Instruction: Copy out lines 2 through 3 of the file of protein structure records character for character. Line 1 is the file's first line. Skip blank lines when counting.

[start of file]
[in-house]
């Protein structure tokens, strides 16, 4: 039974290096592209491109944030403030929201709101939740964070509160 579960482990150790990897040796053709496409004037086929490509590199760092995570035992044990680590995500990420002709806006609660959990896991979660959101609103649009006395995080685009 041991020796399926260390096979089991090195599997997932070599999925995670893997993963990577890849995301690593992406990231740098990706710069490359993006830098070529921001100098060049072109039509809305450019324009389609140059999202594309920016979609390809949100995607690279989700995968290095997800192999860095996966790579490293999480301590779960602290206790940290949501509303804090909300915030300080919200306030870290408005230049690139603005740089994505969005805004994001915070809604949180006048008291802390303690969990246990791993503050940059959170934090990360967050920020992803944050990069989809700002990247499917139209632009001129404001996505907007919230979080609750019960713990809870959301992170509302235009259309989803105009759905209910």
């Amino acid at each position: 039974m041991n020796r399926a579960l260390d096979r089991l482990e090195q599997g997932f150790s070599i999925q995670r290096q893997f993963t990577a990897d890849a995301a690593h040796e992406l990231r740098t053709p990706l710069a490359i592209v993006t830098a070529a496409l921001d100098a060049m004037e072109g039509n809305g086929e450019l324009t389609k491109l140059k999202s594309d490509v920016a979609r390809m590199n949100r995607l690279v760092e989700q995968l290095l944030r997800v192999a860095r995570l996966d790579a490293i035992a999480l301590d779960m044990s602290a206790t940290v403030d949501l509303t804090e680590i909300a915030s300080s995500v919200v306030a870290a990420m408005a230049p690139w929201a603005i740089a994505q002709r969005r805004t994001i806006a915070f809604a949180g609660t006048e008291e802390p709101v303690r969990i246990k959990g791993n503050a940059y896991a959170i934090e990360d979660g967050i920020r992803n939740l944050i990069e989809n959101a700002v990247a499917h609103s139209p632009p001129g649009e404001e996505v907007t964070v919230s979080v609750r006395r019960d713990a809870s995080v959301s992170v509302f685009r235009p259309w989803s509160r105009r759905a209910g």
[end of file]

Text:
């Protein structure tokens, strides 16, 4: 039974290096592209491109944030403030929201709101939740964070509160 579960482990150790990897040796053709496409004037086929490509590199760092995570035992044990680590995500990420002709806006609660959990896991979660959101609103649009006395995080685009 041991020796399926260390096979089991090195599997997932070599999925995670893997993963990577890849995301690593992406990231740098990706710069490359993006830098070529921001100098060049072109039509809305450019324009389609140059999202594309920016979609390809949100995607690279989700995968290095997800192999860095996966790579490293999480301590779960602290206790940290949501509303804090909300915030300080919200306030870290408005230049690139603005740089994505969005805004994001915070809604949180006048008291802390303690969990246990791993503050940059959170934090990360967050920020992803944050990069989809700002990247499917139209632009001129404001996505907007919230979080609750019960713990809870959301992170509302235009259309989803105009759905209910």
């Amino acid at each position: 039974m041991n020796r399926a579960l260390d096979r089991l482990e090195q599997g997932f150790s070599i999925q995670r290096q893997f993963t990577a990897d890849a995301a690593h040796e992406l990231r740098t053709p990706l710069a490359i592209v993006t830098a070529a496409l921001d100098a060049m004037e072109g039509n809305g086929e450019l324009t389609k491109l140059k999202s594309d490509v920016a979609r390809m590199n949100r995607l690279v760092e989700q995968l290095l944030r997800v192999a860095r995570l996966d790579a490293i035992a999480l301590d779960m044990s602290a206790t940290v403030d949501l509303t804090e680590i909300a915030s300080s995500v919200v306030a870290a990420m408005a230049p690139w929201a603005i740089a994505q002709r969005r805004t994001i806006a915070f809604a949180g609660t006048e008291e802390p709101v303690r969990i246990k959990g791993n503050a940059y896991a959170i934090e990360d979660g967050i920020r992803n939740l944050i990069e989809n959101a700002v990247a499917h609103s139209p632009p001129g649009e404001e996505v907007t964070v919230s979080v609750r006395r019960d713990a809870s995080v959301s992170v509302f685009r235009p259309w989803s509160r105009r759905a209910g």